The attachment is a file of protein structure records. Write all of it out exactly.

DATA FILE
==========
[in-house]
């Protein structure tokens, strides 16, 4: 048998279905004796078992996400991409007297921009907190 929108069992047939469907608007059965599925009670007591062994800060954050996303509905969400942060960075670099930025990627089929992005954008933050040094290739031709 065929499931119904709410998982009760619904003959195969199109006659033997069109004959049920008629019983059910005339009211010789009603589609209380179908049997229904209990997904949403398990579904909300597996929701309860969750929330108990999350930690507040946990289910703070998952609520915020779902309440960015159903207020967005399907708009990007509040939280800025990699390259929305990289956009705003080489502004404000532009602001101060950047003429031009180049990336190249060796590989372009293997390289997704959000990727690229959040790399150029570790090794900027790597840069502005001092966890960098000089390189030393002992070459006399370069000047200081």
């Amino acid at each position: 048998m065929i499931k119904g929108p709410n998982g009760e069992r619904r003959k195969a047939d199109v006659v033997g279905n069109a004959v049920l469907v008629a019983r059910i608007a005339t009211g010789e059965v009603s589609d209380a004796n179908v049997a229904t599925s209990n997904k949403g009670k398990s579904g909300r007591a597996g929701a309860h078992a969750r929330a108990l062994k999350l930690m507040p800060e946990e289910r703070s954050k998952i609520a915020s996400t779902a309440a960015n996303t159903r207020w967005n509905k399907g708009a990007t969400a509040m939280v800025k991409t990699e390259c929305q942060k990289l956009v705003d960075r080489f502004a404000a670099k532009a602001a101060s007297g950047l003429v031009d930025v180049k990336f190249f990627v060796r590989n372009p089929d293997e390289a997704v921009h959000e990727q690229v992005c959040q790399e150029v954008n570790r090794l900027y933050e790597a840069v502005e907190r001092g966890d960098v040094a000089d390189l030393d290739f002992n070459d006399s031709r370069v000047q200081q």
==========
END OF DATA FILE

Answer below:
[in-house]
């Protein structure tokens, strides 16, 4: 048998279905004796078992996400991409007297921009907190 929108069992047939469907608007059965599925009670007591062994800060954050996303509905969400942060960075670099930025990627089929992005954008933050040094290739031709 065929499931119904709410998982009760619904003959195969199109006659033997069109004959049920008629019983059910005339009211010789009603589609209380179908049997229904209990997904949403398990579904909300597996929701309860969750929330108990999350930690507040946990289910703070998952609520915020779902309440960015159903207020967005399907708009990007509040939280800025990699390259929305990289956009705003080489502004404000532009602001101060950047003429031009180049990336190249060796590989372009293997390289997704959000990727690229959040790399150029570790090794900027790597840069502005001092966890960098000089390189030393002992070459006399370069000047200081």
């Amino acid at each position: 048998m065929i499931k119904g929108p709410n998982g009760e069992r619904r003959k195969a047939d199109v006659v033997g279905n069109a004959v049920l469907v008629a019983r059910i608007a005339t009211g010789e059965v009603s589609d209380a004796n179908v049997a229904t599925s209990n997904k949403g009670k398990s579904g909300r007591a597996g929701a309860h078992a969750r929330a108990l062994k999350l930690m507040p800060e946990e289910r703070s954050k998952i609520a915020s996400t779902a309440a960015n996303t159903r207020w967005n509905k399907g708009a990007t969400a509040m939280v800025k991409t990699e390259c929305q942060k990289l956009v705003d960075r080489f502004a404000a670099k532009a602001a101060s007297g950047l003429v031009d930025v180049k990336f190249f990627v060796r590989n372009p089929d293997e390289a997704v921009h959000e990727q690229v992005c959040q790399e150029v954008n570790r090794l900027y933050e790597a840069v502005e907190r001092g966890d960098v040094a000089d390189l030393d290739f002992n070459d006399s031709r370069v000047q200081q």